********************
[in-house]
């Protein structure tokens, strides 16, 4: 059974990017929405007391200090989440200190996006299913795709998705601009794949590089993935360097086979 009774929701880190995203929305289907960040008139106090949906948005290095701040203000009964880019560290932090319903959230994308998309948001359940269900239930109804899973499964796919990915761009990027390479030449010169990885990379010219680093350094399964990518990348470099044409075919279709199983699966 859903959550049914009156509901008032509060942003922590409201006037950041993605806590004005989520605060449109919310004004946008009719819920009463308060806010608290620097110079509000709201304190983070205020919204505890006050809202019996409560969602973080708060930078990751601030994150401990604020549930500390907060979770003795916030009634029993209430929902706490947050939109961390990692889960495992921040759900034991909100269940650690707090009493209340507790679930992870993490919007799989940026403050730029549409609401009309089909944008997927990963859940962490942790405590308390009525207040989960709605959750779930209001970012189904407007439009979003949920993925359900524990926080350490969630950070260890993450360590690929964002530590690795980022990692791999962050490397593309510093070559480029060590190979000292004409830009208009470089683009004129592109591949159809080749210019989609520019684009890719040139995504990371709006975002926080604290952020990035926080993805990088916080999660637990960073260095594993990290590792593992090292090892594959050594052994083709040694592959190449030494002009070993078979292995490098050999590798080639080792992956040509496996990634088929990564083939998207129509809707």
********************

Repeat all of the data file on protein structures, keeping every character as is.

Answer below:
[in-house]
């Protein structure tokens, strides 16, 4: 059974990017929405007391200090989440200190996006299913795709998705601009794949590089993935360097086979 009774929701880190995203929305289907960040008139106090949906948005290095701040203000009964880019560290932090319903959230994308998309948001359940269900239930109804899973499964796919990915761009990027390479030449010169990885990379010219680093350094399964990518990348470099044409075919279709199983699966 859903959550049914009156509901008032509060942003922590409201006037950041993605806590004005989520605060449109919310004004946008009719819920009463308060806010608290620097110079509000709201304190983070205020919204505890006050809202019996409560969602973080708060930078990751601030994150401990604020549930500390907060979770003795916030009634029993209430929902706490947050939109961390990692889960495992921040759900034991909100269940650690707090009493209340507790679930992870993490919007799989940026403050730029549409609401009309089909944008997927990963859940962490942790405590308390009525207040989960709605959750779930209001970012189904407007439009979003949920993925359900524990926080350490969630950070260890993450360590690929964002530590690795980022990692791999962050490397593309510093070559480029060590190979000292004409830009208009470089683009004129592109591949159809080749210019989609520019684009890719040139995504990371709006975002926080604290952020990035926080993805990088916080999660637990960073260095594993990290590792593992090292090892594959050594052994083709040694592959190449030494002009070993078979292995490098050999590798080639080792992956040509496996990634088929990564083939998207129509809707």